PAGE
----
People often try to reduce their monthly payments by taking out longer loans. Spreading the payments over more years can keep the monthly amount lower, but it means you’re paying more in interest. So keep that in mind while considering the short-term benefits of lower payments.
Leasing is another way to keep monthly payments down. That’s because, in a lease, you’re only paying for the amount of value the vehicle loses between the time you get it and the agreed-upon date that you give it back. There is an interest rate on those payments — in leasing lingo, the “money factor” — but because the core amount you’re paying is less, the payments are lower.
“Leasing gives you the flexibility to reevaluate the market in 2 to 4 years when interest rates may cool down,” said Joseph Yoon, a consumer insights analyst at Edmunds.
If you have the money on hand, you can, of course, avoid paying interest altogether by just paying cash for your vehicle and not bothering with a loan or lease, at all.
Besides looking at leasing and other financing options, also consider the vehicle you might want to buy. This is especially true if you’ve traditionally been a luxury buyer. Don’t just think of it as going downmarket. In recent years, many mainstream auto brands have stretched upmarket and now offer models with features and trim that could match — or nearly so — what you’re used to from luxury brands. And, if you don’t feel the need to pay for a luxury badge, they can cost thousands less.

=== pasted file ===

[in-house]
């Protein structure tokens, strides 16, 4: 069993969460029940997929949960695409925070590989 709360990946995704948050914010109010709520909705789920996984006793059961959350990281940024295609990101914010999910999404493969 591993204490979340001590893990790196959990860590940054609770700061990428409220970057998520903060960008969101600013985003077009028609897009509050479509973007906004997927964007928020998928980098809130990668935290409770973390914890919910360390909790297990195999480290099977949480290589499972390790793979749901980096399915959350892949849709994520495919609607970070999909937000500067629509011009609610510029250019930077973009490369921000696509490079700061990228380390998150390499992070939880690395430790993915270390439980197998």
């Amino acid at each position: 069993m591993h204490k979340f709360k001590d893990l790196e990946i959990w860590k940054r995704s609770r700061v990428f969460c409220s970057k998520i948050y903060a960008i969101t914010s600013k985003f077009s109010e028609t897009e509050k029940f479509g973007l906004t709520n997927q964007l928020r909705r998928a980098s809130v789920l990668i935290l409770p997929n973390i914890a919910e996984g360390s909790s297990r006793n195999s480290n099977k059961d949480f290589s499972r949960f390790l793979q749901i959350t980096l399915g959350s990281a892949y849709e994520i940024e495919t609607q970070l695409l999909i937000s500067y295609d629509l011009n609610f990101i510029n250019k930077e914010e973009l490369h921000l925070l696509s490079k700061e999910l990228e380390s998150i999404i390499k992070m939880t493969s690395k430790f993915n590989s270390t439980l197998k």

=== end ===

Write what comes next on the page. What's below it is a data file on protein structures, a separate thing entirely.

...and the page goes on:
Also, take it easy on the options, advised TrueCar’s Jones. See if the base model version could be good enough for you.
“Today’s vehicles come very well equipped,” he said. “Even lower model vehicles come jam packed with good stuff.”
And if you’ve been thinking about getting an electric vehicle, now would be a very good time. Automakers need to sell these models and there are substantial tax credits available on many of them, too.
“If you can make it work, discounts and incentives can be found on new EV models in today’s market,” said Jones. “Also, day-to-day cost of ownership will likely be lower.”
It’s not just new ones: Tax credits are also available on used EVs — so there are big savings in that market, too.
Cars don’t cost the same everywhere, so you should consider shopping further from home than you might be used to. Even if there are shipping costs — or travel costs — required to bring the car to you, they could well be worth it.
CarGurus’ Roberts gave the example of used 2019 Toyota Rav4 vehicles that cost, on average, $2,000 less in Boston than in New York City, just a few hours away.
The same can be true with new cars, as well. While the sticker price of a new model won’t vary from one market to another, the final negotiated selling price can be lower in one market than another, said Tyson Jominy of J.D. Power and Associates. (These differences are less, now, than they were when car prices were heavily inflated a year or so ago.) Also, car companies offer different region-specific incentives to help dealers move certain models that may not be selling well in their area. One way to to take advantage of these price differences is simply to widen your search area when looking on various car-shopping websites.